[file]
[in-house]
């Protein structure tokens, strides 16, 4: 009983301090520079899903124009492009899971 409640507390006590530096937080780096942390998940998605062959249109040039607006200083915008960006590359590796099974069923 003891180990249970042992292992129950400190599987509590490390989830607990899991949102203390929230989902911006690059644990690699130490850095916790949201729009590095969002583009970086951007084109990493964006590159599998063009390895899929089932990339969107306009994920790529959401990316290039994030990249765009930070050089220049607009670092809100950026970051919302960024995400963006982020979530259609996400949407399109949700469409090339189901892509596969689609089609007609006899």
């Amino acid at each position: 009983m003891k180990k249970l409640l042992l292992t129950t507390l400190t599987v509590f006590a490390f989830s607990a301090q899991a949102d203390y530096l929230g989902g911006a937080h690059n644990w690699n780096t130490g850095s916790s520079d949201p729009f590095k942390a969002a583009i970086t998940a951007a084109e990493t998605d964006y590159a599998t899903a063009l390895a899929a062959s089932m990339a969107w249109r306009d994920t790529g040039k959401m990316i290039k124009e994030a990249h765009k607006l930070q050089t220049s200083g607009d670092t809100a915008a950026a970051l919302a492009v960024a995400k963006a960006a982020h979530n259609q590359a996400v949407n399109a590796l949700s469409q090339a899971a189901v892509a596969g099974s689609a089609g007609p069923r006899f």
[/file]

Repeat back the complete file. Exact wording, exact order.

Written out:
[in-house]
């Protein structure tokens, strides 16, 4: 009983301090520079899903124009492009899971 409640507390006590530096937080780096942390998940998605062959249109040039607006200083915008960006590359590796099974069923 003891180990249970042992292992129950400190599987509590490390989830607990899991949102203390929230989902911006690059644990690699130490850095916790949201729009590095969002583009970086951007084109990493964006590159599998063009390895899929089932990339969107306009994920790529959401990316290039994030990249765009930070050089220049607009670092809100950026970051919302960024995400963006982020979530259609996400949407399109949700469409090339189901892509596969689609089609007609006899």
């Amino acid at each position: 009983m003891k180990k249970l409640l042992l292992t129950t507390l400190t599987v509590f006590a490390f989830s607990a301090q899991a949102d203390y530096l929230g989902g911006a937080h690059n644990w690699n780096t130490g850095s916790s520079d949201p729009f590095k942390a969002a583009i970086t998940a951007a084109e990493t998605d964006y590159a599998t899903a063009l390895a899929a062959s089932m990339a969107w249109r306009d994920t790529g040039k959401m990316i290039k124009e994030a990249h765009k607006l930070q050089t220049s200083g607009d670092t809100a915008a950026a970051l919302a492009v960024a995400k963006a960006a982020h979530n259609q590359a996400v949407n399109a590796l949700s469409q090339a899971a189901v892509a596969g099974s689609a089609g007609p069923r006899f």